"Time to Lead, and Live" by LTG James Dubik, U.S. Army (Ret.)
Time to Lead, and Live
by LTG James M. Dubik, U.S. Army, (Ret.) ARMY Magazine, June 2010
- My scheduling and calendar process is supposed to help me focus on what is important. Does it?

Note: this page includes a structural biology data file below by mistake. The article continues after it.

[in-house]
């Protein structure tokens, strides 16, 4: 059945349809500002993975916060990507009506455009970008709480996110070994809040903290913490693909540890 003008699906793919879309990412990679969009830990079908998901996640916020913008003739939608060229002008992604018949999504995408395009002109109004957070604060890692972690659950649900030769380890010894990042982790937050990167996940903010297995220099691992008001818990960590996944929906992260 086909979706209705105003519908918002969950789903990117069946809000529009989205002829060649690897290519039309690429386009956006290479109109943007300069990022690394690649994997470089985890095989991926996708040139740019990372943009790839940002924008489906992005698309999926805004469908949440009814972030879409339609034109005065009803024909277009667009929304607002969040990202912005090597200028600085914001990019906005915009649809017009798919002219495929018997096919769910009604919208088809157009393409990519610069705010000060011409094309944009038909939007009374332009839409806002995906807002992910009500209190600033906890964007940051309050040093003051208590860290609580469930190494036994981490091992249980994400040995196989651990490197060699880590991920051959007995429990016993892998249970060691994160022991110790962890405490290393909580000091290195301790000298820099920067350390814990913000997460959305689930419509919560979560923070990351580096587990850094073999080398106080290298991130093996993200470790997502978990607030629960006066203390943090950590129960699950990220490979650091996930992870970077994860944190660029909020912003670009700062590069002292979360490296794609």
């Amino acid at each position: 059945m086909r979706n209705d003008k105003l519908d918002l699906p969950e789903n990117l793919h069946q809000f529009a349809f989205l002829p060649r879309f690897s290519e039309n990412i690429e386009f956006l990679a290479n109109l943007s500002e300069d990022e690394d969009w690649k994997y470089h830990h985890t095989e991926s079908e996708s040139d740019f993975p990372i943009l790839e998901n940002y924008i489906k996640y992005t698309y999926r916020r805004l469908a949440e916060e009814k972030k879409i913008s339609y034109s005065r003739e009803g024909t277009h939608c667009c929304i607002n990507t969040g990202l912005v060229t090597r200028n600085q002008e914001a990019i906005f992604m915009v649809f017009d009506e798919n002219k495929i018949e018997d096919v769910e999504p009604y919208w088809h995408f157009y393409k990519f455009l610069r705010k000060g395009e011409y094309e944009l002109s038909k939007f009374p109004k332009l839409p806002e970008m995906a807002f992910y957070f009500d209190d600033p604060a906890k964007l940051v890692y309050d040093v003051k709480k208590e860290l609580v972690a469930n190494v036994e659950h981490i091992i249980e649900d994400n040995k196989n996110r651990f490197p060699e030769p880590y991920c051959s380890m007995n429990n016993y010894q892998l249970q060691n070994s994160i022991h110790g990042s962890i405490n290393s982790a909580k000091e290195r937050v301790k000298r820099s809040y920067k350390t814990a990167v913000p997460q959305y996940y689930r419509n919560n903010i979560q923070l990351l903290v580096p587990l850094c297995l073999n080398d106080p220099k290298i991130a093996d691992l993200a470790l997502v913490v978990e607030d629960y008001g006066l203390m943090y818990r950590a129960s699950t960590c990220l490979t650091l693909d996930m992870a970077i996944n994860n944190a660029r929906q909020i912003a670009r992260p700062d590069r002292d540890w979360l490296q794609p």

The issue is not to try to do more. Although it sounds un-American, more is not necessarily better when it comes to scheduling time.The first thing the senior leader has to do is list what is important to him or her and to the organization, then translate that list into an action and frequency checklist. For example, a battalion commander might say “developing my subordinates” is important. That may translate into “conduct separate leader-development classes for my lieutenants and captains each quarter,” with similar sessions held by the command sergeant major (CSM) for platoon sergeants and first sergeants. A brigade commander might say that “staying in touch with the spouses of soldiers in my command” is important. That might translate into “host breakfasts for spouses at my home monthly with my CSM.” Finally, a division commander might say “establishing a relationship with the local community and media” is important. That might translate into “meet with a local political leader, business leader or media person each quarter,” or “host a community-leader social event and a media roundtable semiannually.” The result will be a list of actions that becomes part of the leader’s daily, weekly, monthly, quarterly, semiannual or annual “battle rhythm.”
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